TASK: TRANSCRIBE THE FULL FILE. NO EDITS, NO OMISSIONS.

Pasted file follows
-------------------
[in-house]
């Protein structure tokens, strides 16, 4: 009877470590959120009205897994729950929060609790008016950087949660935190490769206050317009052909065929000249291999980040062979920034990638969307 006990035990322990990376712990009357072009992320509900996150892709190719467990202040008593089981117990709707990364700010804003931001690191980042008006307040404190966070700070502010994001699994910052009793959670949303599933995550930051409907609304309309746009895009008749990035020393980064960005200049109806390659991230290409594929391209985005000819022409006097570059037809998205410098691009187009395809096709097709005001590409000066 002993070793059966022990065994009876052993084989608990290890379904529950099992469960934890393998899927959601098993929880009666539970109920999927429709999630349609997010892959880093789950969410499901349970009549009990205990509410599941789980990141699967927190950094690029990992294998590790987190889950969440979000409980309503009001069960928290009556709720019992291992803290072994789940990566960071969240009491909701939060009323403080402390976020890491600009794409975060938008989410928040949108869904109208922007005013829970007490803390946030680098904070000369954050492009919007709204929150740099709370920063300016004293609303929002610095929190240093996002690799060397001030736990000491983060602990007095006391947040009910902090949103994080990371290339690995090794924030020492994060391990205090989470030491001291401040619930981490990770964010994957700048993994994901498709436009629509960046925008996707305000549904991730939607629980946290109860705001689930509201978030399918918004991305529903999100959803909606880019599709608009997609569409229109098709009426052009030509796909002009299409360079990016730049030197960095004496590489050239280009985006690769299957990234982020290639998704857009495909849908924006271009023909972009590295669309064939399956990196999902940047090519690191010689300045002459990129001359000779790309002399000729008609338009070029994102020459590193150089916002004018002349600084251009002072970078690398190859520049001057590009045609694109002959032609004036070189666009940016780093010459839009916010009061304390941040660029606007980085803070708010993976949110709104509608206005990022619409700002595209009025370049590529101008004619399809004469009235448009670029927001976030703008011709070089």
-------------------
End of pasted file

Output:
[in-house]
């Protein structure tokens, strides 16, 4: 009877470590959120009205897994729950929060609790008016950087949660935190490769206050317009052909065929000249291999980040062979920034990638969307 006990035990322990990376712990009357072009992320509900996150892709190719467990202040008593089981117990709707990364700010804003931001690191980042008006307040404190966070700070502010994001699994910052009793959670949303599933995550930051409907609304309309746009895009008749990035020393980064960005200049109806390659991230290409594929391209985005000819022409006097570059037809998205410098691009187009395809096709097709005001590409000066 002993070793059966022990065994009876052993084989608990290890379904529950099992469960934890393998899927959601098993929880009666539970109920999927429709999630349609997010892959880093789950969410499901349970009549009990205990509410599941789980990141699967927190950094690029990992294998590790987190889950969440979000409980309503009001069960928290009556709720019992291992803290072994789940990566960071969240009491909701939060009323403080402390976020890491600009794409975060938008989410928040949108869904109208922007005013829970007490803390946030680098904070000369954050492009919007709204929150740099709370920063300016004293609303929002610095929190240093996002690799060397001030736990000491983060602990007095006391947040009910902090949103994080990371290339690995090794924030020492994060391990205090989470030491001291401040619930981490990770964010994957700048993994994901498709436009629509960046925008996707305000549904991730939607629980946290109860705001689930509201978030399918918004991305529903999100959803909606880019599709608009997609569409229109098709009426052009030509796909002009299409360079990016730049030197960095004496590489050239280009985006690769299957990234982020290639998704857009495909849908924006271009023909972009590295669309064939399956990196999902940047090519690191010689300045002459990129001359000779790309002399000729008609338009070029994102020459590193150089916002004018002349600084251009002072970078690398190859520049001057590009045609694109002959032609004036070189666009940016780093010459839009916010009061304390941040660029606007980085803070708010993976949110709104509608206005990022619409700002595209009025370049590529101008004619399809004469009235448009670029927001976030703008011709070089």